God Has Glorified His Servant Jesus
Here we have the first recorded healing by the apostles after Pentecost. The account itself need not detain us for long. A lame man was laid at the gate called Beautiful at the temple each day to beg alms. This marks a startling contrast to the description we just read at the end of chapter two in which the believers were selling houses and lands and laying the proceeds at the apostles’ feet for distribution so that no one would be needy among the Church of Jesus Christ. We read in the Law that the ancient Israelite tribes divided the land according to lot and that each clan and family was to have their share among that tribe (Numbers 26:52-56; Joshua 13-21). Furthermore, every fifty years, a year of Jubilee was to be observed in which those who had lost their land due to misfortune or financial hardship were to receive it back again (Leviticus 25, 27). Of course, over the centuries of conquest, the Jewish state in the time of Jesus and the apostles was a shell of its former glory and were under Roman occupation. But the contrast still holds: the Law and the prophets stipulated equity and, I suppose like us, the Jewish state was a far cry from that in the first century. At any rate, Peter, having gained the poor man’s attention gives him what he does have, which has nothing to do with silver and gold but is much better.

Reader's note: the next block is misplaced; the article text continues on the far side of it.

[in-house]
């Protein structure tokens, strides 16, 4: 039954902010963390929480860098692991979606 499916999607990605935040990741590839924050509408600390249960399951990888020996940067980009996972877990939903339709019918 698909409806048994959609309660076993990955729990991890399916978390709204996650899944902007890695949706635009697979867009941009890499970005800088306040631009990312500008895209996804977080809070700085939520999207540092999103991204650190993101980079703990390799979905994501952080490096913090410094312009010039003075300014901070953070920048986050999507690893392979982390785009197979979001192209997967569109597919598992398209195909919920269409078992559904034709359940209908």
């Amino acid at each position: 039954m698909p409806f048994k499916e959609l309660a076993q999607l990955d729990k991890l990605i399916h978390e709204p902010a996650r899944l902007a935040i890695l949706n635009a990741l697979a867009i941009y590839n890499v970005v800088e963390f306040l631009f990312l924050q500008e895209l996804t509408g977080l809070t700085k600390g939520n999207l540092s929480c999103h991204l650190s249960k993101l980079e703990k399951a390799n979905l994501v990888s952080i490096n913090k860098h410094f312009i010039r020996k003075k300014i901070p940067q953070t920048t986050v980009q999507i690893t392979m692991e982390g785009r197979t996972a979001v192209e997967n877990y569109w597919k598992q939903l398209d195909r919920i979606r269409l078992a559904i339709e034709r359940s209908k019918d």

As the people run together to see this lame man now “walking and leaping and praising God,” Peter addresses them. He assures them that this man’s healing had nothing to do with them but everything to do with Christ. He says, “The God of Abraham, the God of Isaac, and the God of Jacob, the God of our fathers, glorified his servant Jesus.” Please note that by addressing the people by referring to the God of their fathers and making it clear that Jesus is His servant, Peter also claims that Jesus was theirs as well; that is, Jesus didn’t just come down from any god or out of thin air, but from their God, the only God, and to his own people (John 1:11). Now the bad news is that they chose a murderer over the “Author of life,” a huge statement from Peter at this early point showing that the apostles did not simply understand Jesus to be the Messiah but also understood him to be the divine Son of God from the very beginning. But though they killed him, God raised him up (again showing the emphasis of the earliest apostolic preaching being on the resurrection), and it is by faith in this name, this divine name, Jesus, that the man before them was “in perfect health.” So when he rose, he rose doing what he had done before, only now through the apostles. God was glorifying his servant, Jesus, before their very eyes; He still does if we will only open our eyes to see.